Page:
An investigation by the EPA lasting nearly seven months concluded in March that GEO Group violated the law by misusing a pesticide that sickened immigrants detained at another immigration prison operated by the company in southern California. The EPA-registered pesticide, HDQ Neutral, had already been used at the Adelanto Detention Facility for nearly a decade, but applications increased amid the pandemic, leaving detained immigrants with nosebleeds, burning eyes, and breathing issues, the Los Angeles Times reported.
“This report confirms what those in detention have known for far too long—that GEO doesn’t care about the health and safety of immigrants,” the Shut Down Adelanto Coalition said in response. The chemicals used at NWIPC, GS Neutral Disinfectant Cleaner and Sani-T-10 Plus, were also implemented as part of pandemic cleaning protocols, The Counter reported. The report said that the EPA considers these chemicals “pesticides.”
“There are herbicides, which are aimed at weeds and unwanted greenery,” Dr. Lesliam Quirós-Alcalá of John Hopkins University’s Department of Environmental Health and Engineering said in the report. “There are insecticides, which are meant for insects. There are rodenticides, aimed at rodents. So you have different classes, but they’re all pesticides.” The report said “disinfectants used at NWIPC—GS Neutral and Sani-T-10 Plus—fall under that category.”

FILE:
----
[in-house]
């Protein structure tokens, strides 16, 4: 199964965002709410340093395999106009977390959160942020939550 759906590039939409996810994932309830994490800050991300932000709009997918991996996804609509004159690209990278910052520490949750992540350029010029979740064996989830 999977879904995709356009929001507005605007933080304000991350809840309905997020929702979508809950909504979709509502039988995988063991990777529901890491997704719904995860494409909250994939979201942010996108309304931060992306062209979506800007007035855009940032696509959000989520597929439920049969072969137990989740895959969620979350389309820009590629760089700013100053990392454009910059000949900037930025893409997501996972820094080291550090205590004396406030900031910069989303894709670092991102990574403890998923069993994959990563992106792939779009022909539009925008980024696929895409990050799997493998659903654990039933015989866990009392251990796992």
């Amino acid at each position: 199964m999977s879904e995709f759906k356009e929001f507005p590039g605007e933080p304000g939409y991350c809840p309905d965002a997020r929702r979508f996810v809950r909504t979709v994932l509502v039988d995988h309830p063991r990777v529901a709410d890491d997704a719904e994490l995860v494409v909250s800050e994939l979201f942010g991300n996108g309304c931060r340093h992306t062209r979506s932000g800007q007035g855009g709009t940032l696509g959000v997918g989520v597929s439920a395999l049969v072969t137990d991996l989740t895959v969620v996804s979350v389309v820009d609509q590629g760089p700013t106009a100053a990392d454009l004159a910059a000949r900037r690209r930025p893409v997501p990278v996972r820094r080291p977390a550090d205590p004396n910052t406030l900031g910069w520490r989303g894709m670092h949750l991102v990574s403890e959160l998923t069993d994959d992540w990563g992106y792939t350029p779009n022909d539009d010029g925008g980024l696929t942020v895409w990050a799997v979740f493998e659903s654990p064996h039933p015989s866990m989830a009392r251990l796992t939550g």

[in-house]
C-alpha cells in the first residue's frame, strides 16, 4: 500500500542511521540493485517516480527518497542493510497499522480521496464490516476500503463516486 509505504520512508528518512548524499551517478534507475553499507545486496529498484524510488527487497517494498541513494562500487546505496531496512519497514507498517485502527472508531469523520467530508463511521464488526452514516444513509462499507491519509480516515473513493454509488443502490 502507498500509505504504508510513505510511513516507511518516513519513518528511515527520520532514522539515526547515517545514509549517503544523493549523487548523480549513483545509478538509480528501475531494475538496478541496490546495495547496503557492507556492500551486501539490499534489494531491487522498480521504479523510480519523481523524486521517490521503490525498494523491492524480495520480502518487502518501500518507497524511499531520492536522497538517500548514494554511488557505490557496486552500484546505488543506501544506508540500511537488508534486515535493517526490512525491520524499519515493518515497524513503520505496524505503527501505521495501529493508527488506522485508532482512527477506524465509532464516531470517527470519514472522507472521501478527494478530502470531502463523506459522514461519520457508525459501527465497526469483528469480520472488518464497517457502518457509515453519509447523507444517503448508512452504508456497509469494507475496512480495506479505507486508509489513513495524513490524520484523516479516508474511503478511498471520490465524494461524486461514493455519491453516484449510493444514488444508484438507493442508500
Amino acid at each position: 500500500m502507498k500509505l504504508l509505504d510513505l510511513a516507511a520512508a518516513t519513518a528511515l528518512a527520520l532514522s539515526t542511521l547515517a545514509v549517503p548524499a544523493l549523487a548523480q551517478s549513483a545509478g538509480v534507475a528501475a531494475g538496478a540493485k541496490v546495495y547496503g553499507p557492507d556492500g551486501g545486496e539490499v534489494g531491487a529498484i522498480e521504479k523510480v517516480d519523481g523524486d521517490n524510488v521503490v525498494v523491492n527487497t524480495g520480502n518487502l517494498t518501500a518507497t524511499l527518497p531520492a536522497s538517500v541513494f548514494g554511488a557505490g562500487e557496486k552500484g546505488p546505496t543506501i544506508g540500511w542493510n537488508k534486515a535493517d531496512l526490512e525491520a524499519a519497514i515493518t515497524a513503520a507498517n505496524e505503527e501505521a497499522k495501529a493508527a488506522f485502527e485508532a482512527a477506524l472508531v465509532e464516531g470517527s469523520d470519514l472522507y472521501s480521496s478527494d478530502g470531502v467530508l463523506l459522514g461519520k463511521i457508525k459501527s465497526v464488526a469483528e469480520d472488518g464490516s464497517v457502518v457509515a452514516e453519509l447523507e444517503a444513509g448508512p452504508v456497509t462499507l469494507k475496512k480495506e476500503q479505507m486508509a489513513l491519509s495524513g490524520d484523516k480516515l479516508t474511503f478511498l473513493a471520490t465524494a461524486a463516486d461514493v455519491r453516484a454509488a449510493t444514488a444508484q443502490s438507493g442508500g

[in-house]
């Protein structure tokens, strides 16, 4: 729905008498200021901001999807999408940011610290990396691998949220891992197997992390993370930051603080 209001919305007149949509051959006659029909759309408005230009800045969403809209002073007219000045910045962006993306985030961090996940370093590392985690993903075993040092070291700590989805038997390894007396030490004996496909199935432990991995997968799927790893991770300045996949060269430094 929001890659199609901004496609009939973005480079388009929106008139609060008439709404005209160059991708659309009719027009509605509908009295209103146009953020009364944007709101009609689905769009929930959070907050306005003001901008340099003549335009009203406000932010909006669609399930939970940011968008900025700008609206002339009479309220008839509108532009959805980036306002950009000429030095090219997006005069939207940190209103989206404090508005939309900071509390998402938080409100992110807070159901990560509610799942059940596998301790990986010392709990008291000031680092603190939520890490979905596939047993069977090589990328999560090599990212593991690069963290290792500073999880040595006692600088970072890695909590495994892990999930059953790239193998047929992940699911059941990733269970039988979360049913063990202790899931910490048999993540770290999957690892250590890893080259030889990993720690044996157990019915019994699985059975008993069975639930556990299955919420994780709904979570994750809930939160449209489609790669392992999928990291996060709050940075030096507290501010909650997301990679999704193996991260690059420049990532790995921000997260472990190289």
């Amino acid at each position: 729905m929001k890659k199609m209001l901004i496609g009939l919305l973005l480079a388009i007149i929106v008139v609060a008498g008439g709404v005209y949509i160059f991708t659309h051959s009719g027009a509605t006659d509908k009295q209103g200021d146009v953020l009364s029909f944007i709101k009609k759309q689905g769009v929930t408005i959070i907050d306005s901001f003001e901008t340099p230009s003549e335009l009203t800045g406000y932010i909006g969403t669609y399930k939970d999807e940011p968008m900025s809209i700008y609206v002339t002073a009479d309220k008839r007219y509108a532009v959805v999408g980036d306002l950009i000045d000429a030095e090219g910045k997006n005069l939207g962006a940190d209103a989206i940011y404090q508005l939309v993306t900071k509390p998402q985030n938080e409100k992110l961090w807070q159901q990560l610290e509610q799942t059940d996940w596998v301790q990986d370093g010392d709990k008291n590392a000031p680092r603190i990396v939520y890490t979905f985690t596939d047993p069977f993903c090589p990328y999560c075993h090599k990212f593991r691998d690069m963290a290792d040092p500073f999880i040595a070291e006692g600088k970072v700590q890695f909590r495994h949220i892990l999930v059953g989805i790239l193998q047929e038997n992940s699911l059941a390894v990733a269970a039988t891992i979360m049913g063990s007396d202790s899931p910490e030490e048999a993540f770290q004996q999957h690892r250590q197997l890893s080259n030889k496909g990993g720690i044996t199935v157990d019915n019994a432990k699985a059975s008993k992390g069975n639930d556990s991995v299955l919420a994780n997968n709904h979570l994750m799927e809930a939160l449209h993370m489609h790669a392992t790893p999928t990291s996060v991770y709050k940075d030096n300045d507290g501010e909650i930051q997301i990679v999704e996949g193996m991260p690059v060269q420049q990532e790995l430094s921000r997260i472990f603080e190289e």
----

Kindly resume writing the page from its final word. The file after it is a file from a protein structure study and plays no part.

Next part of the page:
The Counter reports that La Resistencia leader Maru Mora Villalpando “is especially concerned” because microwaves are so widely used by detained immigrants (as well as other detained people in non-immigration detention settings) to prepare pre-packaged food purchased at facility commissaries. “We don’t really know the long-term consequences of putting pesticides in a microwave over and over again,” Mora Villalpando continued (relatedly, a recent report has continued to confirm ICE has intentionally targeted Mora Villalpando for her activism).
“There is no reason to use pesticides on eating surfaces or anywhere near a microwave. There is a real risk here of contaminating food,” Quirós-Alcalá continued to The Counter. “With the current data we have on how Covid is spread, there is no reasoning behind applying a pesticide on or in a microwave as a way of dealing with the spread of this virus.” Quirós-Alcalá said one of his “main concerns is for those with pre-existing respiratory conditions like asthma, that can be exacerbated by the use of these chemicals during the pandemic.”
Washington in April passed into law legislation that phases out the use of for-profit jails in the state by 2024, including NWIPC. “Washington has not supported use of private prisons, and this bill continues that policy by prohibiting private detention facilities from operating in the state,” Gov. Jay Inslee said according to the Associated Press. GEO Group has since sued over the law, claiming it “would unconstitutionally subvert federal authority,” The Seattle Times reported in May.